Words: Mark Perkins

It’s no great revelation that the misery of war extends well beyond the fighting, and Hive profoundly explores a widow’s struggle to rebuild her family’s life in the aftermath of the Kosovo War. And if it were possible to make things worse, she’s not even officially a widow. Her husband disappeared in a town where men were rounded up and slaughtered seven years previously, but his body has never been identified or found.

There’s no hint of sentimentality in this superb film, where Ylka Gashi plays Fahrije, who struggles to support her children and her father-in-law by selling honey. She decides to take further control and tries to sell homemade pepper sauce to make more money, but Fahrije is opposed at every turn by the cultural expectations of the people she lives amongst; they want her to be respectfully waiting for her husband to return, and even the women around her find it hard to support what she is trying to achieve. She herself struggles with the complexities of balancing her family and community obligations with a conviction that what she is doing is right.

It’s all based on the true story of the real Fahrije, who we finally get to see as the credits roll. It’s difficult at times not to feel this is now real footage, as it would be no struggle at all to sell this as a documentary. At no point in the entire film does it seem like anyone is acting; it is a true triumph of cinéma vérité. Bierta Basholli’s film of a woman’s struggle against the patriarchal environment where she lives has already started to win awards – and deservedly so. It will inevitably get a limited cinema run up against the big Hollywood giants, but this perfectly crafted story will live with me much longer than the adventures of Bruce Wayne or some Belgian detective. In fact, I doubt I’ll see a more engrossing film this year.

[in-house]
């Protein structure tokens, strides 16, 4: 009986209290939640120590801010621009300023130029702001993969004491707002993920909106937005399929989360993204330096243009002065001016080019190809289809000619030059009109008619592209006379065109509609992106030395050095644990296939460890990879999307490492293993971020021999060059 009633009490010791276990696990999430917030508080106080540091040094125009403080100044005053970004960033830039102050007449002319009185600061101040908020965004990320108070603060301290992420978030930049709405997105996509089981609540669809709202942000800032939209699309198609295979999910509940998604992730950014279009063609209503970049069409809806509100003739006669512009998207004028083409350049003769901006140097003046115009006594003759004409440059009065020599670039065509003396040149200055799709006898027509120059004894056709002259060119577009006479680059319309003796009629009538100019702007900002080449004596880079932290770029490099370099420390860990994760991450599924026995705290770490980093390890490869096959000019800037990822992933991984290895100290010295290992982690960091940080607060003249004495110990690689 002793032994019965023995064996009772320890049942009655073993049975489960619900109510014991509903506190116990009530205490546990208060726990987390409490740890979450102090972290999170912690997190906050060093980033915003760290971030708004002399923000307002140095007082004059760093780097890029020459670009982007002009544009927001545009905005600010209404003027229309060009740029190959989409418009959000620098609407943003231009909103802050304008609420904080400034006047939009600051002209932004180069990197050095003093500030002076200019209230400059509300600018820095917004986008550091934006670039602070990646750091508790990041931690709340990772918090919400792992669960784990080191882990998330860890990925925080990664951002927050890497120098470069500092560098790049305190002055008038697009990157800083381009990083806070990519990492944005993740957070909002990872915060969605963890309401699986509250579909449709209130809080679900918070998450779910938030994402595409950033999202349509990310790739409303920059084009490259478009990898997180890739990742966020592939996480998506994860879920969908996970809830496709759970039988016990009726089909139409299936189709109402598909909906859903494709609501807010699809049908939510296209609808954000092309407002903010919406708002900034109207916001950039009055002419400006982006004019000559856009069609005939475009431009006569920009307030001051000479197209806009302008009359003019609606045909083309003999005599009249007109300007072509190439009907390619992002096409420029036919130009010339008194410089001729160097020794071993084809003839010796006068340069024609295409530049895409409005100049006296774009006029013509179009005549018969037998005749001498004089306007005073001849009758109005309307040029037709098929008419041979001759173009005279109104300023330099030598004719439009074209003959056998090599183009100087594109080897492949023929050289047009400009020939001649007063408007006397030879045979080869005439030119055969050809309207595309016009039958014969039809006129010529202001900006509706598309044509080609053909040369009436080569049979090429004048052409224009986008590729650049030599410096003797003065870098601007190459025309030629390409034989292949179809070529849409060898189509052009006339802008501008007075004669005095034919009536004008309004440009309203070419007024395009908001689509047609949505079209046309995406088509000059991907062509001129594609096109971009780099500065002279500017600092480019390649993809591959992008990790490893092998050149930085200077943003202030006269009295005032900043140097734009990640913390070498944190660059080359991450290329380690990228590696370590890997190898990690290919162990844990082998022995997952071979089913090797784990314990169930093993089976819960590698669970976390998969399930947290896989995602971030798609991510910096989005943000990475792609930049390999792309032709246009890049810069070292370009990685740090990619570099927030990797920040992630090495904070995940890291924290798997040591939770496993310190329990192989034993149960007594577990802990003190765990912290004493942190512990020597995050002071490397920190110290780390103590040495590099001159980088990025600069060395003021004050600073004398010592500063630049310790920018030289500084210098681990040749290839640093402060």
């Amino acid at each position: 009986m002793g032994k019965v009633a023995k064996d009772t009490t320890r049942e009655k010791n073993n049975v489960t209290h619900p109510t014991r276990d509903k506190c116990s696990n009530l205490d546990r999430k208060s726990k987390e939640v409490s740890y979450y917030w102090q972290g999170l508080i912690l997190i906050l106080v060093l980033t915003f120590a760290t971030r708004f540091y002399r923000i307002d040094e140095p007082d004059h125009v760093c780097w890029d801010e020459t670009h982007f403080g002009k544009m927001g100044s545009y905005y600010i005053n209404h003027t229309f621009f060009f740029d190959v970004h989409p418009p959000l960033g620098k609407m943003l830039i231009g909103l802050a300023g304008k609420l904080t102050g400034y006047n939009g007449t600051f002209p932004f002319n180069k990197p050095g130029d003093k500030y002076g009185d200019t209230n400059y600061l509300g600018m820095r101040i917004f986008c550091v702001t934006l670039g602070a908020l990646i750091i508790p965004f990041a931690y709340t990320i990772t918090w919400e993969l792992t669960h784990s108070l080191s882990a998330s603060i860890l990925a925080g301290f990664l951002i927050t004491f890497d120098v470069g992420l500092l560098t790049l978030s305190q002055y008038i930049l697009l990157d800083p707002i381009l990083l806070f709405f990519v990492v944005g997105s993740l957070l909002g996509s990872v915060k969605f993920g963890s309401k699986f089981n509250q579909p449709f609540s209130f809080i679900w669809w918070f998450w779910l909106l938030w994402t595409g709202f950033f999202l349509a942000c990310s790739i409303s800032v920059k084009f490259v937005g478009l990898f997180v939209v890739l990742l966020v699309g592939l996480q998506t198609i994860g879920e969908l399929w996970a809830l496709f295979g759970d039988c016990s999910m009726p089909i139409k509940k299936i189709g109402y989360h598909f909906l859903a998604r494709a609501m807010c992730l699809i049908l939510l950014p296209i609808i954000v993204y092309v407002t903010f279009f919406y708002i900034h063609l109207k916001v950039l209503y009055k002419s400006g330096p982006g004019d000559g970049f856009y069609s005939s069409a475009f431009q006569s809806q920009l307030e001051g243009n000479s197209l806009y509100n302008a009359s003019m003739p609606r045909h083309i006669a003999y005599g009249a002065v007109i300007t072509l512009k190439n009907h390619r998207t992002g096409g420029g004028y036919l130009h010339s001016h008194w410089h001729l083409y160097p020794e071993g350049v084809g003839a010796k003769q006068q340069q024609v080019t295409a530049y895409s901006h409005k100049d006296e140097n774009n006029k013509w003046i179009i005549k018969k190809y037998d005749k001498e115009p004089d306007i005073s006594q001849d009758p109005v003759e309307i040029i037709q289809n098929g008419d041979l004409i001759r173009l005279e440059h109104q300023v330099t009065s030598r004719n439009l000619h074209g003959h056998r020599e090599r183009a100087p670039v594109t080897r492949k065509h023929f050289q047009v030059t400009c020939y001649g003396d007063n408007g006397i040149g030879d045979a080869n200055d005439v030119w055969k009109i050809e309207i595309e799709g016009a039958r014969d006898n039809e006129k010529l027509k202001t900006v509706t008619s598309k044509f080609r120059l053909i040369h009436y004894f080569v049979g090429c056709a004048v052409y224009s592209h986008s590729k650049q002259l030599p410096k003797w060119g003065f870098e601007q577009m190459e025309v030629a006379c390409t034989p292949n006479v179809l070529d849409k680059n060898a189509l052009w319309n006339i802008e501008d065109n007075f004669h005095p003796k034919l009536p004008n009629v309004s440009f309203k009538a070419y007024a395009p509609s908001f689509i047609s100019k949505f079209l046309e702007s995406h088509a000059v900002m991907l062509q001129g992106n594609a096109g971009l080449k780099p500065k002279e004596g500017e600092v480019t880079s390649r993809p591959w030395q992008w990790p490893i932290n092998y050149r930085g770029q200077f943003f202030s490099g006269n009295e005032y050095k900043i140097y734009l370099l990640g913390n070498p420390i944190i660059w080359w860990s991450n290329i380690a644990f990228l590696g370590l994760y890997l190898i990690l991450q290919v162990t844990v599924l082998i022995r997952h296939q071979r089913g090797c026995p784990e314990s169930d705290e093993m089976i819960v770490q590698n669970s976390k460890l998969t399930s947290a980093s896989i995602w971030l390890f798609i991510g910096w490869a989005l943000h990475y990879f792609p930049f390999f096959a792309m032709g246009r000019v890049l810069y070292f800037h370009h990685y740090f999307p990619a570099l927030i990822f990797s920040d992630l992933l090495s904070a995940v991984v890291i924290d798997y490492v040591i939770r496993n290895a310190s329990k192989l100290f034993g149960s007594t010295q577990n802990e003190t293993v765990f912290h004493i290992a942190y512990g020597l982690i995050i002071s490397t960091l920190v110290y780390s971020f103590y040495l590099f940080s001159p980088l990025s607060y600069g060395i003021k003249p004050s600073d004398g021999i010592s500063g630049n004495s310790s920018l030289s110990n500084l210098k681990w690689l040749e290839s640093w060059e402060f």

Exposed saw Hive as part of a press screening at The Showroom Cinema. Head to for the latest film listings and news.

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